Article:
ISPGR International Conference edition:19 location:Bologna date:21-25 June 2009
It has been demonstrated that persons with non-specific low back pain (NSLBP) exhibit a rigid postural control strategy in static circumstances (e.g. quiet standing), even in postural conditions when this ankle-steered strategy is not the most appropriate such as standing on an unstable support surface . It remains unclear whether this altered postural control strategy is used in more dynamic tasks on unstable support surfaces. Therefore, the aim of this study was to examine the differences in proprioceptive postural control strategy during the sit-to-stand-to-sit (STSTS) movement on an unstable support surface (“foam”) in people with NSLBP and healthy controls.
Methods: The total duration of five consecutive STSTS movements performed on “foam” as well as the duration of each stance, sitting and movement phase of 47 young subjects with NSLBP and 9 young pain-free subjects was recorded. Postural sway characteristics were evaluated with a six-channel force plate during the five consecutive STSTS movements. In addition, muscle vibration on triceps surae muscles and lumbar multifidus muscles was used to appraise the relative proprioceptive weighting (RPW) . A score equal to 1 corresponds to 100% reliance on afferent input from triceps surae muscles for postural control, a score equal to 0 corresponds to 100% reliance on back muscle afferent input.
Results: Persons with NSLBP need significantly more time to perform five consecutive STSTS movements on an unstable support surface than pain-free subjects (p<0.005). This longer performance is caused by both longer stance phases (p<0.05) and longer sitting phases (p<0.05), while the sit-to-stand and stand-to-sit movements have equal durations in people with NSLBP and healthy controls. Furthermore, the postural sways during the stance phases are significantly larger in persons with NSLBP compared to healthy controls (p<0.05). In addition, persons with NSLBP have significantly higher RPW values compared to healthy controls on an unstable support surface (NSLBP: 0.49±0.19; Healthy: 0.38±0.12; p<0.05).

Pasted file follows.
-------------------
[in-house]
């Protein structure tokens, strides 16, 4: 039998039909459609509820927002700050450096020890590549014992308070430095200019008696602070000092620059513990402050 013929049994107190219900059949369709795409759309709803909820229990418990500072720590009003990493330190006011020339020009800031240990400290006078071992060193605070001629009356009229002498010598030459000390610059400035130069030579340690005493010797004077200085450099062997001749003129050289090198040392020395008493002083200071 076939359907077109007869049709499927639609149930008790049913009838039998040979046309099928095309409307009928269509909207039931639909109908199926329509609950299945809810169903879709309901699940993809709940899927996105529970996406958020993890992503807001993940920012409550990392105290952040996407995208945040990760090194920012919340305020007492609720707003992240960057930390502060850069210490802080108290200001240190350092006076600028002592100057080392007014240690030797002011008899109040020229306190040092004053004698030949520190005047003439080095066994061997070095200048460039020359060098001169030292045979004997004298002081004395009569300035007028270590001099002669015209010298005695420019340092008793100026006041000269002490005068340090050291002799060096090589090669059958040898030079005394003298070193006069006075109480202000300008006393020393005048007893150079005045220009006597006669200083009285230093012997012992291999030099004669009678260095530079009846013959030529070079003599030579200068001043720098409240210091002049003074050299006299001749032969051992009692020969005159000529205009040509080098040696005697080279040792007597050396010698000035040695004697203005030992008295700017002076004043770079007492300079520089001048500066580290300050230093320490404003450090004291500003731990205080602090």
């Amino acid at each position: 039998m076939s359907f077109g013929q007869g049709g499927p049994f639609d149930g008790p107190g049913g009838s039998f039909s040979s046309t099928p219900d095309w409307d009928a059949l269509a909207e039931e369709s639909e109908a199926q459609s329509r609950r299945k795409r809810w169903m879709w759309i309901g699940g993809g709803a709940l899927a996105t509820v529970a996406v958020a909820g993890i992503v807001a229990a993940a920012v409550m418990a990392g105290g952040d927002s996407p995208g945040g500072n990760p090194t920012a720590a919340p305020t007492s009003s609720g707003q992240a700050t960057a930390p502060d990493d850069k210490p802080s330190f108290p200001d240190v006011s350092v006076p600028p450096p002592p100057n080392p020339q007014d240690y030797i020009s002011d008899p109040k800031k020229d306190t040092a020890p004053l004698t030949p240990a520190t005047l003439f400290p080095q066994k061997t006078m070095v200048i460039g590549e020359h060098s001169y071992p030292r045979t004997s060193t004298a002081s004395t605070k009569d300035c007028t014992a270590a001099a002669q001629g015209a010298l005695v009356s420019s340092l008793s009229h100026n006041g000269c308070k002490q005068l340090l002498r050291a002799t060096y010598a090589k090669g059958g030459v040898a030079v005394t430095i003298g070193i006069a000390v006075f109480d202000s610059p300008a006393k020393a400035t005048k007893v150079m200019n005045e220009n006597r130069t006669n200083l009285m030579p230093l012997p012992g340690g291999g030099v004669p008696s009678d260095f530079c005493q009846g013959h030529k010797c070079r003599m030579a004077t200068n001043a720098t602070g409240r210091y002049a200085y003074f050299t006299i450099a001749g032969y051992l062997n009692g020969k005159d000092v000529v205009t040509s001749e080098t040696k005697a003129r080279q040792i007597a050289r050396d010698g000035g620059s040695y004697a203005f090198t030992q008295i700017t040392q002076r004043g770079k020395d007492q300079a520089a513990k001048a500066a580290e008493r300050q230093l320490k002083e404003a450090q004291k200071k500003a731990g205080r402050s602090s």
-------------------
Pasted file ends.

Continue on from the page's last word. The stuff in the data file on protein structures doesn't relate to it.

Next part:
Conclusion: Despite the adoption of a more multi-segmental proprioceptive postural control strategy (still less than the healthy controls) during the unstable support surface condition, these young persons with NSLBP still seemed to have more problems performing a dynamic postural task such as STSTS. For the performance of complex postural tasks optimal co-ordination of producing mobility while also preserving stability is necessary [2,3]. However, the persons with NSLBP showed longer durations of both the stance and sitting phases and larger sways during standing, indicating mainly impairments in the preparatory postural adjustments but not in the focal movement. Preparatory postural adjustments via pelvic control might be impaired in these persons with NSLBP. Further research will be required to elucidate the role of proprioceptive control of the pelvis in complex axial movements and ultimately in the mechanisms of NSLBP.
Acknowledgements: This work was supported by grants from the Fund for Scientific Research-Flanders (1.5.104.03 and G.0674.09)
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